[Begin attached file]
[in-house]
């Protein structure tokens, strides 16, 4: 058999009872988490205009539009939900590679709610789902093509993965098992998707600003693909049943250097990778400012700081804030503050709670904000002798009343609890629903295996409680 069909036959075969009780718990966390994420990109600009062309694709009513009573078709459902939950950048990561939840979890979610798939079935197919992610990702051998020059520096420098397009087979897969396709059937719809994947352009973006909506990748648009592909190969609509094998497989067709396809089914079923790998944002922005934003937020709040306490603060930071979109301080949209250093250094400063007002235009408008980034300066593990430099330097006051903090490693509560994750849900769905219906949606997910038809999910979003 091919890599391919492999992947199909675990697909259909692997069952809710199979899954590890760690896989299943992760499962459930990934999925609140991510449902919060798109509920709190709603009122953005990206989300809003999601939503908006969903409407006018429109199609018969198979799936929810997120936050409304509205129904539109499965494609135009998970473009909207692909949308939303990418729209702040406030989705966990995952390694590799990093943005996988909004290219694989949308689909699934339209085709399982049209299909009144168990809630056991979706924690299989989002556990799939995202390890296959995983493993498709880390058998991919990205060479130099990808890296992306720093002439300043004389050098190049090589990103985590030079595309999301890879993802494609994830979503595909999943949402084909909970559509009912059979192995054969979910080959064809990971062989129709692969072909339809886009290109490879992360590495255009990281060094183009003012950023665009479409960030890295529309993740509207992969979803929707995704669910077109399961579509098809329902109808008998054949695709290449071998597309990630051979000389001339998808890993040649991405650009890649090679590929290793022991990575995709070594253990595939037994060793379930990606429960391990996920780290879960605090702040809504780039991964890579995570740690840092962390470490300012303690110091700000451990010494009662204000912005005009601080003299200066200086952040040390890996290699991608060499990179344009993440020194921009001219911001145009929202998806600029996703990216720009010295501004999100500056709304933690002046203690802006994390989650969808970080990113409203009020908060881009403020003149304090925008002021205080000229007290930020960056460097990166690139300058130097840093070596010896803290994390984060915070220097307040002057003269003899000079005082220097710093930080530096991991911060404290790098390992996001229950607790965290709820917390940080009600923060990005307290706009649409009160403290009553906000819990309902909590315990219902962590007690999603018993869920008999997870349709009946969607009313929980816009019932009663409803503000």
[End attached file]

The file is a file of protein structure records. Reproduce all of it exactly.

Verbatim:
[in-house]
């Protein structure tokens, strides 16, 4: 058999009872988490205009539009939900590679709610789902093509993965098992998707600003693909049943250097990778400012700081804030503050709670904000002798009343609890629903295996409680 069909036959075969009780718990966390994420990109600009062309694709009513009573078709459902939950950048990561939840979890979610798939079935197919992610990702051998020059520096420098397009087979897969396709059937719809994947352009973006909506990748648009592909190969609509094998497989067709396809089914079923790998944002922005934003937020709040306490603060930071979109301080949209250093250094400063007002235009408008980034300066593990430099330097006051903090490693509560994750849900769905219906949606997910038809999910979003 091919890599391919492999992947199909675990697909259909692997069952809710199979899954590890760690896989299943992760499962459930990934999925609140991510449902919060798109509920709190709603009122953005990206989300809003999601939503908006969903409407006018429109199609018969198979799936929810997120936050409304509205129904539109499965494609135009998970473009909207692909949308939303990418729209702040406030989705966990995952390694590799990093943005996988909004290219694989949308689909699934339209085709399982049209299909009144168990809630056991979706924690299989989002556990799939995202390890296959995983493993498709880390058998991919990205060479130099990808890296992306720093002439300043004389050098190049090589990103985590030079595309999301890879993802494609994830979503595909999943949402084909909970559509009912059979192995054969979910080959064809990971062989129709692969072909339809886009290109490879992360590495255009990281060094183009003012950023665009479409960030890295529309993740509207992969979803929707995704669910077109399961579509098809329902109808008998054949695709290449071998597309990630051979000389001339998808890993040649991405650009890649090679590929290793022991990575995709070594253990595939037994060793379930990606429960391990996920780290879960605090702040809504780039991964890579995570740690840092962390470490300012303690110091700000451990010494009662204000912005005009601080003299200066200086952040040390890996290699991608060499990179344009993440020194921009001219911001145009929202998806600029996703990216720009010295501004999100500056709304933690002046203690802006994390989650969808970080990113409203009020908060881009403020003149304090925008002021205080000229007290930020960056460097990166690139300058130097840093070596010896803290994390984060915070220097307040002057003269003899000079005082220097710093930080530096991991911060404290790098390992996001229950607790965290709820917390940080009600923060990005307290706009649409009160403290009553906000819990309902909590315990219902962590007690999603018993869920008999997870349709009946969607009313929980816009019932009663409803503000």